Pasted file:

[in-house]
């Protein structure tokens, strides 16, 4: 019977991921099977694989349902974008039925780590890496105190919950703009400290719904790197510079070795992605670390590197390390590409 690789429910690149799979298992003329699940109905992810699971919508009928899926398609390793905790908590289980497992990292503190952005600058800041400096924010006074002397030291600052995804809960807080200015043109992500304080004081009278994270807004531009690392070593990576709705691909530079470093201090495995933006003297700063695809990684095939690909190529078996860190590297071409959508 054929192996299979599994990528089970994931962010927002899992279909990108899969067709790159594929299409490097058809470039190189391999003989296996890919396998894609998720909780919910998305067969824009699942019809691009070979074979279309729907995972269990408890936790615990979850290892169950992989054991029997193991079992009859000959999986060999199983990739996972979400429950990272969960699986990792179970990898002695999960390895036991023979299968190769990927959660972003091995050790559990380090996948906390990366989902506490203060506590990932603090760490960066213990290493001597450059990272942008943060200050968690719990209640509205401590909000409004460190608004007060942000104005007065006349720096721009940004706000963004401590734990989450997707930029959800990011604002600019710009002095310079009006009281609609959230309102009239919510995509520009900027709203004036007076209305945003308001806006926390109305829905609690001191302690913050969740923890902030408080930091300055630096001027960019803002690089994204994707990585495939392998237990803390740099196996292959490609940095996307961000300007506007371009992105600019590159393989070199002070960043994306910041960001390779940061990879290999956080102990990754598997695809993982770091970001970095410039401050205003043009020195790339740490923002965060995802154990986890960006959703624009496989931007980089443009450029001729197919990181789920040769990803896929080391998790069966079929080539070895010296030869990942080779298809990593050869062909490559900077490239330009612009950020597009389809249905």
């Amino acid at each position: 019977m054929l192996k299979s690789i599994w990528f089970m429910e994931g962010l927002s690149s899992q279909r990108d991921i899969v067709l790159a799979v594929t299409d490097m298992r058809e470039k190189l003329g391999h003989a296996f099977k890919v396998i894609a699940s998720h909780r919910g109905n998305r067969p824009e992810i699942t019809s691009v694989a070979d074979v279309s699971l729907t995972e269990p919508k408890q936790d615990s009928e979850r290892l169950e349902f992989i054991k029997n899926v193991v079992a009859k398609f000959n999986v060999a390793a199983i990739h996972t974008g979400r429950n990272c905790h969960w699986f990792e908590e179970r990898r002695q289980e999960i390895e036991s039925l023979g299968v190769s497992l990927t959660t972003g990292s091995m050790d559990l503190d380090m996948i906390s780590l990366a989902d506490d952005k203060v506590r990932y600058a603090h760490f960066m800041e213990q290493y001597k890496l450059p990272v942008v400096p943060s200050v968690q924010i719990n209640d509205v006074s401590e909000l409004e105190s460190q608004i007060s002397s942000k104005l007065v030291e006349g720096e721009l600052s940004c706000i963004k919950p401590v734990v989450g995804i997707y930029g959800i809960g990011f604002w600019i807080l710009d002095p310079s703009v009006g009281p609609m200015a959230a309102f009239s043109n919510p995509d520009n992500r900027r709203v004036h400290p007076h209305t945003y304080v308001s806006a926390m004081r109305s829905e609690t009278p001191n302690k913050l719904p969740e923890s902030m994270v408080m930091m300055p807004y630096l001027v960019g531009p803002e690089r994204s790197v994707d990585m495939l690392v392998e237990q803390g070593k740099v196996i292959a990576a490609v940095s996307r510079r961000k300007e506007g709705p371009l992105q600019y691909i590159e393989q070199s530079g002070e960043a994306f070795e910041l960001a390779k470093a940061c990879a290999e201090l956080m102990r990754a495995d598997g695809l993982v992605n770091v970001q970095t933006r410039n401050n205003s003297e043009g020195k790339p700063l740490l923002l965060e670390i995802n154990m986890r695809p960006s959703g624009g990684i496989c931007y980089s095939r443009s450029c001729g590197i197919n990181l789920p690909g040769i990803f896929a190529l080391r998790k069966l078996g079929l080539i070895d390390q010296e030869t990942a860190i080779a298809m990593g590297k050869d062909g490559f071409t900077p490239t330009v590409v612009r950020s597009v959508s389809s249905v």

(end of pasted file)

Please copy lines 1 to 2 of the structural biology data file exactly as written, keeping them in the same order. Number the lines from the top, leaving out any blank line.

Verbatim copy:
[in-house]
């Protein structure tokens, strides 16, 4: 019977991921099977694989349902974008039925780590890496105190919950703009400290719904790197510079070795992605670390590197390390590409 690789429910690149799979298992003329699940109905992810699971919508009928899926398609390793905790908590289980497992990292503190952005600058800041400096924010006074002397030291600052995804809960807080200015043109992500304080004081009278994270807004531009690392070593990576709705691909530079470093201090495995933006003297700063695809990684095939690909190529078996860190590297071409959508 054929192996299979599994990528089970994931962010927002899992279909990108899969067709790159594929299409490097058809470039190189391999003989296996890919396998894609998720909780919910998305067969824009699942019809691009070979074979279309729907995972269990408890936790615990979850290892169950992989054991029997193991079992009859000959999986060999199983990739996972979400429950990272969960699986990792179970990898002695999960390895036991023979299968190769990927959660972003091995050790559990380090996948906390990366989902506490203060506590990932603090760490960066213990290493001597450059990272942008943060200050968690719990209640509205401590909000409004460190608004007060942000104005007065006349720096721009940004706000963004401590734990989450997707930029959800990011604002600019710009002095310079009006009281609609959230309102009239919510995509520009900027709203004036007076209305945003308001806006926390109305829905609690001191302690913050969740923890902030408080930091300055630096001027960019803002690089994204994707990585495939392998237990803390740099196996292959490609940095996307961000300007506007371009992105600019590159393989070199002070960043994306910041960001390779940061990879290999956080102990990754598997695809993982770091970001970095410039401050205003043009020195790339740490923002965060995802154990986890960006959703624009496989931007980089443009450029001729197919990181789920040769990803896929080391998790069966079929080539070895010296030869990942080779298809990593050869062909490559900077490239330009612009950020597009389809249905």